From Sea to Store: 6 Steps of a Warehouse Freight Process Flow

By Christine Suhadolc Dec 18, 2017

Schneider’s import/export service provides seamless, scalable shipping the customer demands by making sure expectations are set and met. This is accomplished by providing end-to-end service from ocean vessel all the way into the customers’ stores. This Final Mile service is met with services from all Schneider’s different lines of business, including our Port Dray and Transloading solutions, which have access to the largest transportation network in North America.

Steps Within a Warehouse Freight Process Flow:

Warehouse Freight Flow Graphic

Examples of a Sea-to-Store Freight Process Flow:

Step 1: Arrives at Port

Ship at port

The first step of the freight process flow begins at the sea. For the Elwood, Ill. warehouse specifically, a vessel comes from China and spends up to three weeks on the ocean water — 90 percent of our freight arrives at the Port of Los Angeles.

Step 2: Travels by Train

After the freight has arrived at the port it spends 3-5 days traveling by train to our rail yard in Elwood, Ill.

Step 3: Arrives at Rail Yard

Rail Yard

After the container has arrived at our rail yard in Elwood, it is placed under an Intermodal chassis with wheels under it. This is the very first time any container will have a chassis with wheels under it, which makes us the only inland port. These containers are only allowed to sit in the rail yard for 48 hours; anything longer will result in a penalty.

Step 4: Driver Pick -up

The Intermodal drivers pick up the full containers from the rail yard and bring them to the Elwood warehouse yard. They then take the empty, unloaded containers from our yard back to the rail yard.

Step 5: Warehouse

Warehouse

After the full containers have arrived, we have a 10-day window to get them unloaded and back to the rail. Failure to reach the 10-day window will result in a penalty. The Elwood yard drivers bring the containers to the dock doors where its 99 percent hand unloaded by our warehouse associates. Once unloaded and received, it’s then slotted to a location in the building, verified and hauled to the location. Then a put-away driver completes the storage of the freight.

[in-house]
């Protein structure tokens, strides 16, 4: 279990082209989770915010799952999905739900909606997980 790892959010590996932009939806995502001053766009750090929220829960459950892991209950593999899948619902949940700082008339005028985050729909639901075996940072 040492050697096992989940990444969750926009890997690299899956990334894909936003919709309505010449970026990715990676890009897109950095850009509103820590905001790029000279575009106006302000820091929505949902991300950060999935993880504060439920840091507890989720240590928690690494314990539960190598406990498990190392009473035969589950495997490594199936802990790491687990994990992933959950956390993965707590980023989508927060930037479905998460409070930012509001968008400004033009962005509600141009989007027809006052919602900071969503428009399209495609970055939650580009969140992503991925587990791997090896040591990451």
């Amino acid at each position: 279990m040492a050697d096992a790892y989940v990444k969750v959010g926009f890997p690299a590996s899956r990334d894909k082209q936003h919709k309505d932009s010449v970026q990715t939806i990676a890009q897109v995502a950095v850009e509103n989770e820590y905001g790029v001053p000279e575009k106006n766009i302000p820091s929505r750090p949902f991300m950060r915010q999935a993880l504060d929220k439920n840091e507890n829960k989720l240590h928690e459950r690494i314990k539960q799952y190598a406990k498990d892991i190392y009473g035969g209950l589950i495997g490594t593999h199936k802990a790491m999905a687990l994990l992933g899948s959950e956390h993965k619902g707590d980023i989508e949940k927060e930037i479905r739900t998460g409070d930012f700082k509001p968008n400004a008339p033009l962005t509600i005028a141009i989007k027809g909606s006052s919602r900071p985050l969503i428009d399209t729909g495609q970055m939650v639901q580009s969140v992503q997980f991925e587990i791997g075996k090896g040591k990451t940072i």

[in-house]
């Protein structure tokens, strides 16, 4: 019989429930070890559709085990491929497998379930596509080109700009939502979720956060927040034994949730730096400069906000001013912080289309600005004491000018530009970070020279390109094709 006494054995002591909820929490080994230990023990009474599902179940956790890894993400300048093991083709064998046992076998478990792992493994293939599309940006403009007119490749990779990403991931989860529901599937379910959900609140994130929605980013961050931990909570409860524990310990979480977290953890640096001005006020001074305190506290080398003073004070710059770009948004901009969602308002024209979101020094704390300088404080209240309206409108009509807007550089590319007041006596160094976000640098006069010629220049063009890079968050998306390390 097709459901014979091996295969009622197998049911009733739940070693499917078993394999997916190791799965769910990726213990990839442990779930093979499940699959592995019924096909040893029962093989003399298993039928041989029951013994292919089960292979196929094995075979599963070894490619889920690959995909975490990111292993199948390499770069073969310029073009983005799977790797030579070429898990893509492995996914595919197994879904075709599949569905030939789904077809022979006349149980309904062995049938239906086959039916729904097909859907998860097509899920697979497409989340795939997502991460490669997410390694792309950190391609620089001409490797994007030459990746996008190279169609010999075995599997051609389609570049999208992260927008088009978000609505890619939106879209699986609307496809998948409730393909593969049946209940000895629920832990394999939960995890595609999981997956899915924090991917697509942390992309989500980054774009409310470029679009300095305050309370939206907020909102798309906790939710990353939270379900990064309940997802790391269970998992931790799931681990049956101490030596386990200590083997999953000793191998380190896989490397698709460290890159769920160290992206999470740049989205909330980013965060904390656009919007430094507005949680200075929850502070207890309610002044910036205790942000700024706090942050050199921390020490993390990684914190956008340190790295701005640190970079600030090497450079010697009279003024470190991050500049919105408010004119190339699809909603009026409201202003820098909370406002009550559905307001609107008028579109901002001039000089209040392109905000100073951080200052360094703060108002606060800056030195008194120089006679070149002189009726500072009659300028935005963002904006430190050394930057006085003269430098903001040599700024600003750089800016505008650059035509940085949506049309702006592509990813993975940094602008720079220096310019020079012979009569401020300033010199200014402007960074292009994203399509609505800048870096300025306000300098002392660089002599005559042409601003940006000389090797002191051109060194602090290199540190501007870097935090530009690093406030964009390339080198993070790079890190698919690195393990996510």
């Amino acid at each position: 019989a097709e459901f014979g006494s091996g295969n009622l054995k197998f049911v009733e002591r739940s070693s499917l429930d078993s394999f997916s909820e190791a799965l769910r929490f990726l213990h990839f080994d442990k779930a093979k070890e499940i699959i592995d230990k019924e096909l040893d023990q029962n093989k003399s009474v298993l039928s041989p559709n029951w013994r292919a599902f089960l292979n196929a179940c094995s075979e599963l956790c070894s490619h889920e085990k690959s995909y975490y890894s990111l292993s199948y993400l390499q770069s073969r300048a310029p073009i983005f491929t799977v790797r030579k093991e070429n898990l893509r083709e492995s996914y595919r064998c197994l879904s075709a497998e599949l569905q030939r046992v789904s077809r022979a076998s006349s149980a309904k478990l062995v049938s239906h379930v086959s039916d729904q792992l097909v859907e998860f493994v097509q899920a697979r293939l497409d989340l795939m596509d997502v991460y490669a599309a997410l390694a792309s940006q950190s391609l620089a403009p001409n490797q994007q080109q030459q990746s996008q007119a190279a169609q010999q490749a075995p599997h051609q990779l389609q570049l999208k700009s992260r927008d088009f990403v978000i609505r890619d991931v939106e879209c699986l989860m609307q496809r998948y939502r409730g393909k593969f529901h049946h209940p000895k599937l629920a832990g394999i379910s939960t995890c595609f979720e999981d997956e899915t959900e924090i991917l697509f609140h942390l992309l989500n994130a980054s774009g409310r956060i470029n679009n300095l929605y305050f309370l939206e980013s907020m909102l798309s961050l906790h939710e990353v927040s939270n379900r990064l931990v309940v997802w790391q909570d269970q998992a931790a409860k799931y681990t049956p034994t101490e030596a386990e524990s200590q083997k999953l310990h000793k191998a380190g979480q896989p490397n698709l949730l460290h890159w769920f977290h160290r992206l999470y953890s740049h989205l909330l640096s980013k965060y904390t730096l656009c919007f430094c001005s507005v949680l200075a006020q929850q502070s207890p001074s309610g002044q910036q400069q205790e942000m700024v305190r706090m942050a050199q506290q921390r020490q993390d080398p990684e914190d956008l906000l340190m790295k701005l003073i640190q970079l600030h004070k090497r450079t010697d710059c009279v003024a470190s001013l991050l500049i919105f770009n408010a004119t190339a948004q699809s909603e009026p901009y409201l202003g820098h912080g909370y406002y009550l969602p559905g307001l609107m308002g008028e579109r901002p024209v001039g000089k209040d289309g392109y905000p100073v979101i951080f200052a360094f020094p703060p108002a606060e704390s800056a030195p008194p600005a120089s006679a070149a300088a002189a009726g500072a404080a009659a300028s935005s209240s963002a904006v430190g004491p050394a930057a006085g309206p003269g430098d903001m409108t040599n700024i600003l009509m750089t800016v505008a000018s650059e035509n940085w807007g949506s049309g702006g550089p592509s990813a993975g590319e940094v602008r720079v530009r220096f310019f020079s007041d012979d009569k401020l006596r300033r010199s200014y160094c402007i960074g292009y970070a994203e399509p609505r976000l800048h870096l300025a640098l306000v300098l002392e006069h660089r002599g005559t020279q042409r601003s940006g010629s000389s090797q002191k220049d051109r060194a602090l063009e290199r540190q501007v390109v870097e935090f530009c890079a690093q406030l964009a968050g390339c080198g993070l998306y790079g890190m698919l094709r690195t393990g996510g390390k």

Step 6: Over-the-Road to Distribution Centers

Distributing of the freight is the last and final piece of this freight process flow. Once an order has been received from customer, equipment drivers will go and retrieve the freight from storage. The freight is then placed on the dock to be shipped out. The warehouse associates then hand load the freight into a trailer. Once the loading is complete, our yard driver pulls the loaded trailer to our outbound lanes in the yard.

There are different carriers that provide service to each Regional Distribution Center (RDC) and each carrier has a lane. The carrier picks up the trailer from our yard and takes them to the respective RDC. The carriers have 18 hours, once the trailer is completed, to pick up the trailer from our yard. The RDC then ships the freight to its stores. We distribute to eight RDC’s and service over 800 stores.

With services to cover every aspect of a customer’s business and access to the largest transportation network in North America, Schneider can help businesses ensure their cargo will find smooth sailing well beyond the port.

A process takes people

People in a Warehouse

The freight process flow is fascinating, and it takes associates from across our business to make it happen smoothly:

  • Drivers to haul the freight
  • Warehouse associates to receive and distribute the freight
  • Office associates to support the entire process
  • Diesel technicians to make sure equipment can keep the process moving like a well-oiled machine

Where could you fit in?

The warehouse freight process wouldn’t work without motivated people like you. See how you could help keep freight moving.

Search and Apply

Do you have any questions about the freight process flow or about how you can switch to a career supporting the process, and ultimately the economy?

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About the Author

Christine Suhadolc IMG

Christine joined Schneider in March 2014 as a project manager for the Flexible Workforce Initiative in Schneider’s Elwood, Ill., warehouse before transitioning into her current role as a Human Resources Business Partner in Elwood. She was previously in retail management for big box stores. She and her husband have two boys and love traveling anywhere tropical.

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